Editor’s note: Please see the recommended resources for links to all websites mentioned in this essay.
Around the world, nations in desperate need of infrastructure are finding a willing partner in China, whose Belt and Road Initiative offers the potential for transformative benefits. For sub-Saharan African countries, the construction of a cross-continental road/rail from Dakar to Djibouti promises economic development, as goods, services, and people find reliable transportation to markets. This project, which will cross ten countries, is only part of China’s growing footprint in Africa, where Chinese investments are also building energy capacity, port access, hospitals, and schools. Still, the extent to which Chinese investments in Africa represent a “win-win” for both sides remains a controversial and important issue for students to understand from various historical and contemporary lenses. This resource essay considers several key questions and issues, and offers resources to address this important subject in the high school classroom.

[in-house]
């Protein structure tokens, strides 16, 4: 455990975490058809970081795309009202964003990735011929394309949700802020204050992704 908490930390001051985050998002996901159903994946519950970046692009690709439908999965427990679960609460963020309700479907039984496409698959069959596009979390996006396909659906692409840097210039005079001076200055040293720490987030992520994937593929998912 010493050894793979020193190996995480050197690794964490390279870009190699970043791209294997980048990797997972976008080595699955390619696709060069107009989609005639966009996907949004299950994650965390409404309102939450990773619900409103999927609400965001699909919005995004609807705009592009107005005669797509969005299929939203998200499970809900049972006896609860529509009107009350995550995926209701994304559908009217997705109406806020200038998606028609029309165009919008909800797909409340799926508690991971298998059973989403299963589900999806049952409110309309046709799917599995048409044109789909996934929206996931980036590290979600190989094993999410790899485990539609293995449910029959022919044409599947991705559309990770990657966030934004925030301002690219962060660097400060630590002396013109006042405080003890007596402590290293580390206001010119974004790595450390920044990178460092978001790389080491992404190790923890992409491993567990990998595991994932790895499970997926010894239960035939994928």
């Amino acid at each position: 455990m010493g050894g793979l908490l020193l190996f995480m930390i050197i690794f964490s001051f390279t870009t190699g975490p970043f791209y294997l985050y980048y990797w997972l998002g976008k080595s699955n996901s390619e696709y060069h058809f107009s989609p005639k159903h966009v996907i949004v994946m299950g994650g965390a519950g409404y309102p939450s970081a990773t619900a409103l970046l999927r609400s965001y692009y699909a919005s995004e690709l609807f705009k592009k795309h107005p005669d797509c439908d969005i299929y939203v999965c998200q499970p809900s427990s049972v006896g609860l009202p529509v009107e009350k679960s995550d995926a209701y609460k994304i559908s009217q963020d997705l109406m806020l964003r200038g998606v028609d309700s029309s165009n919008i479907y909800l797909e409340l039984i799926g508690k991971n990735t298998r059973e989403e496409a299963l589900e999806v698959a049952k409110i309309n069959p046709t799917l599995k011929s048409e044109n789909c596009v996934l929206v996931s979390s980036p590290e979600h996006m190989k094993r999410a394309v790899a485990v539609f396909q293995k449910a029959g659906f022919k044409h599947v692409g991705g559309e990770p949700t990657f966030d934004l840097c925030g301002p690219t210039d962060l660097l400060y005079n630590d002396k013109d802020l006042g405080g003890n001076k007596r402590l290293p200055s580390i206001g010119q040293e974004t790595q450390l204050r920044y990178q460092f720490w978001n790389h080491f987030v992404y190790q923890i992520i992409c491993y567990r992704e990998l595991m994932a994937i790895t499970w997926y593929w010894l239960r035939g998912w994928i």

Several interactive resources will help students gain a deeper understanding of what China and sub-Saharan African countries produce and trade, and the areas/industries in which China is most invested. By viewing MIT’s Observatory of Economic Complexity, a student can see a nation’s main exports and imports, and the industries these represent; a deeper search also shows trade partners for each good. While African nations are a relatively minor portion of China’s import/export destinations (China sends many goods to many places), China is often one of Africa’s biggest trade partners. You can also see how economies have advanced and how these relationships may change over time by viewing different years of data. To view a general overview of Chinese investments by region and/or country, students can view The American Enterprise Institute’s “China Global Investment Tracker” and The New York Times’s interactive “The World According to China.” Both interactive resources will help students get started with their research.